Eritrea arrests and imprisons Jehovah’s Witnesses and others without trial or formal charges. Witness men and women, including children and the elderly, are imprisoned for religious activity or for undisclosed reasons. Young men are imprisoned for conscientiously objecting to military service.
When Eritrea became an independent country in 1993, Jehovah’s Witnesses lost their fundamental freedoms. President Afewerki revoked their citizenship by Presidential Decree dated October 25, 1994, because the Witnesses did not vote in the 1993 independence referendum and they conscientiously object to military service. Since then, Eritrean security forces have imprisoned, tortured, and harassed Jehovah’s Witnesses in an effort to force them to recant their faith.
Indefinite Prison Sentences Under Harsh Conditions
Three men, Paulos Eyassu, Isaac Mogos, and Negede Teklemariam, have been in prison for conscientious objection to military service since September 24, 1994. Nine other men have been in prison for more than ten years.
Some Witness prisoners are held in metal shipping containers, while others are in stone or metal buildings half buried in the ground. One prisoner, Misghina Gebretinsae, aged 62, died in July 2011 because of extreme heat while in a punishment area described as the “underground” in the Meitir Prison Camp. Yohannes Haile, aged 68, died on August 16, 2012, after almost four years of imprisonment in the Meitir Camp under similar conditions. Since then, the Meitir Camp has released a few Witness prisoners after they experienced severe health issues.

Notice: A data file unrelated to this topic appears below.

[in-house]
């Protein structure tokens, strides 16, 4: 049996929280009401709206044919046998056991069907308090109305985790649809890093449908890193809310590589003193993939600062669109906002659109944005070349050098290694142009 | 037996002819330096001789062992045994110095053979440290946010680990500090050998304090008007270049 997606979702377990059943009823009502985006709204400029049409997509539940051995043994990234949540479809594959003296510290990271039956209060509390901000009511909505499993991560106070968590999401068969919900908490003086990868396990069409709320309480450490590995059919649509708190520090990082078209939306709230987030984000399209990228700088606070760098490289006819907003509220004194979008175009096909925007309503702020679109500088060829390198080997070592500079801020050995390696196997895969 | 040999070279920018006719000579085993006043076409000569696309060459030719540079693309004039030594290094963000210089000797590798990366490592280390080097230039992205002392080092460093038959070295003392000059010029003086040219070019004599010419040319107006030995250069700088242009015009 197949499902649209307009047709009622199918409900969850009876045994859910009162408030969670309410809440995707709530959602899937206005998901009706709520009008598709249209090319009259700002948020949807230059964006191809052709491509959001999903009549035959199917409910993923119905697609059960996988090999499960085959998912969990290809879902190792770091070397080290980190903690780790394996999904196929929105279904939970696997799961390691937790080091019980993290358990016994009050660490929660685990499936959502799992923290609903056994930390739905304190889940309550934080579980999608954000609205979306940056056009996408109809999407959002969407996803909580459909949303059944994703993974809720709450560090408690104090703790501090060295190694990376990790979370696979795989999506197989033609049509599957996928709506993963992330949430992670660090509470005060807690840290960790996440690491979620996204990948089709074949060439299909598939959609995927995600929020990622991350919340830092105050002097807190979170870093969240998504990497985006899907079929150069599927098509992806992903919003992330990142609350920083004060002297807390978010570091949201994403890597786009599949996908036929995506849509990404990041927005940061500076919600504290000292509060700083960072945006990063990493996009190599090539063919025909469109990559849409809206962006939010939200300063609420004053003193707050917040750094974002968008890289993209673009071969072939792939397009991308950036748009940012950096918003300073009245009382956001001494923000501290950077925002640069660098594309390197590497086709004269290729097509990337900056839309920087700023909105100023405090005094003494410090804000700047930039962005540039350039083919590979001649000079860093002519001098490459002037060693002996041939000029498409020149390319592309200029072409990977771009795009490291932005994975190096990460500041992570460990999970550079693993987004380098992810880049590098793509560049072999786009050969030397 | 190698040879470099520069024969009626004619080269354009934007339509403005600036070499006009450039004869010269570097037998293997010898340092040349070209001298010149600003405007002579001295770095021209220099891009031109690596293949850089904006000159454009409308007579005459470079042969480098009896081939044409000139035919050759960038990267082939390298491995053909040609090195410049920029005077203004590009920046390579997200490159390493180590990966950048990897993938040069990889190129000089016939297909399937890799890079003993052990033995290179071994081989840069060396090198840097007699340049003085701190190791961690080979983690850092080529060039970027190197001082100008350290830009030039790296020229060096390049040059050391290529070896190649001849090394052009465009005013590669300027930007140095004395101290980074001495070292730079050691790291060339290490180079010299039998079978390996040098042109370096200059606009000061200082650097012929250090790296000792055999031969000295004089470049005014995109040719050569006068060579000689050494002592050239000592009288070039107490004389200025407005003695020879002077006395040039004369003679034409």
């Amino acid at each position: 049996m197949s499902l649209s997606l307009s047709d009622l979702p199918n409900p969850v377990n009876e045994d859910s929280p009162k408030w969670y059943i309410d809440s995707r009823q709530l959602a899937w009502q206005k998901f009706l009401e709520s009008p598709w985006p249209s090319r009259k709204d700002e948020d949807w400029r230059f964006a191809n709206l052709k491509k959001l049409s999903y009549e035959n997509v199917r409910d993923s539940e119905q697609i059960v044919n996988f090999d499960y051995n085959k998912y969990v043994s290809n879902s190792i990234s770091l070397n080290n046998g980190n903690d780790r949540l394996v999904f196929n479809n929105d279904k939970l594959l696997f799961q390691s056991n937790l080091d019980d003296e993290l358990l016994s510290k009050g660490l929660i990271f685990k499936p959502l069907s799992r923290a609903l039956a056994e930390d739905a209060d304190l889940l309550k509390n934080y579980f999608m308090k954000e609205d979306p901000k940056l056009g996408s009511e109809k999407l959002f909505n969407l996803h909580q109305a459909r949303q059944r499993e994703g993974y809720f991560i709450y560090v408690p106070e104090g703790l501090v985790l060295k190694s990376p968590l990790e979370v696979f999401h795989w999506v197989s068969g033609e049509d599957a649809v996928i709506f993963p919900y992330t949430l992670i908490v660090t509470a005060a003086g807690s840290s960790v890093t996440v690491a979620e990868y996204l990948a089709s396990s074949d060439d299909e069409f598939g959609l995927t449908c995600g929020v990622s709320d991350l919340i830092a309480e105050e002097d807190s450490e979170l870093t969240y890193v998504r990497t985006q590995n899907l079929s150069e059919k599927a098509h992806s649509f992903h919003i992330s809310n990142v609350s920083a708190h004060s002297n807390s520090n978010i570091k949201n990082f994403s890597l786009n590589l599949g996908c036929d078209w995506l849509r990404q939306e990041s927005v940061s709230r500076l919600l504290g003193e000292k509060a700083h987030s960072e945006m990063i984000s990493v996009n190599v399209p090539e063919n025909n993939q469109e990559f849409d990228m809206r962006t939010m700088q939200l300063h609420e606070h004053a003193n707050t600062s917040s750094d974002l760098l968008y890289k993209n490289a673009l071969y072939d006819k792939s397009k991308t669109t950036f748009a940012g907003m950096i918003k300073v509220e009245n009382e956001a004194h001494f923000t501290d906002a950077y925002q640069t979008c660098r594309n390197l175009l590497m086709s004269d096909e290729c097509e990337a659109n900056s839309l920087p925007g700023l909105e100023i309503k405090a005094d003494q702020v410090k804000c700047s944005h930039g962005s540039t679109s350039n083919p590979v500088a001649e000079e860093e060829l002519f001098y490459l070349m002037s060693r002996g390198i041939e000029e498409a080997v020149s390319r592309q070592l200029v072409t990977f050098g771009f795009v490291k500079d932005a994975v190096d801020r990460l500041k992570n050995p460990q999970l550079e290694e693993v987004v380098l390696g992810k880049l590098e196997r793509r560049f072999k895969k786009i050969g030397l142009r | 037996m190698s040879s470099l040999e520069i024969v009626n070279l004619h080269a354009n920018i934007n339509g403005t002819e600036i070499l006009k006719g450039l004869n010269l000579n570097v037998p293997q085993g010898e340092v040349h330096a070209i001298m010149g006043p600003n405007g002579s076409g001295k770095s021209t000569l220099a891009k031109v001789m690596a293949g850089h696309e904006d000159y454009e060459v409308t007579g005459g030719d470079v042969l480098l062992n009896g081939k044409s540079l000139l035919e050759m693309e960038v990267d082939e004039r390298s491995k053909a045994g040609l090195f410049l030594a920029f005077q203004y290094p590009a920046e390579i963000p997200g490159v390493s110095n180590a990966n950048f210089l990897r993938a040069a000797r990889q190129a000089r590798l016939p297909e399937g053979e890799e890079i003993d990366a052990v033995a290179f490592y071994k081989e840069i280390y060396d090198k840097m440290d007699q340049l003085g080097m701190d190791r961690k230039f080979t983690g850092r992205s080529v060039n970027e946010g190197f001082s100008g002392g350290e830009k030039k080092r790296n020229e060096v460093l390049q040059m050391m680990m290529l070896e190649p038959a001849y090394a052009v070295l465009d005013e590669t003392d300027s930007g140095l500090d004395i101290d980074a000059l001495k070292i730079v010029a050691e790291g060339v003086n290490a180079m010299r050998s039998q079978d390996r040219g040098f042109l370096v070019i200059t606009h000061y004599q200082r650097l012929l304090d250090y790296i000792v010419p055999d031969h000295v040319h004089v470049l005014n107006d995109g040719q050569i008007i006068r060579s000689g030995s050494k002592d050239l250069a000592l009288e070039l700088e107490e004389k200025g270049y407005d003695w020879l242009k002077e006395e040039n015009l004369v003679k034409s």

On October 25, 2015, two female Jehovah’s Witnesses were arrested while engaged in religious activity. One of the women, a foreigner who was visiting relatives in Eritrea, was released after a week in custody. The other woman, a 53-year-old Eritrean, remains in jail.
On April 5, 2016, Saron Gebru began serving a six-month prison term after being convicted for attending the 2014 Memorial of Christ’s death. She was released from prison on October 5, 2016.
December 16, 2016
Total of 53 Witnesses imprisoned.
July 25, 2014
Most of those arrested on April 14 are released, but 20 of those arrested on April 27 are yet detained; total of 73 Witnesses imprisoned.
April 27, 2014
Thirty-one Witnesses arrested during a Bible study meeting.
April 14, 2014
More than 90 Witnesses arrested during the annual observance of the Memorial of Christ’s death.
Total of 52 Witnesses imprisoned under harsh conditions.
August 16, 2012
Death of Yohannes Haile, aged 68, while imprisoned under extreme conditions.
Death of Misghina Gebretinsae, aged 62, while imprisoned under extreme conditions.
June 28, 2009
Authorities raid a Witness home during a religious service and arrest all 23 Witnesses present, ages 2 to 80. The total of Witnesses imprisoned rises to 69.
April 28, 2009
Authorities transfer all but one of Jehovah’s Witnesses jailed in police stations to the Meitir Prison Camp.
July 8, 2008
Authorities begin raids of homes and places of work to arrest 24 Witnesses, most of them are the breadwinners of their families.
Government closes down all religious groups not operating under the four government-approved faiths.
October 25, 1994
Presidential decree stripping Jehovah’s Witnesses of citizenship and basic civil rights.
September 24, 1994
Paulos Eyassu, Isaac Mogos, and Negede Teklemariam imprisoned without charge or trial and currently still in prison.
First communities of Jehovah’s Witnesses are established in Eritrea.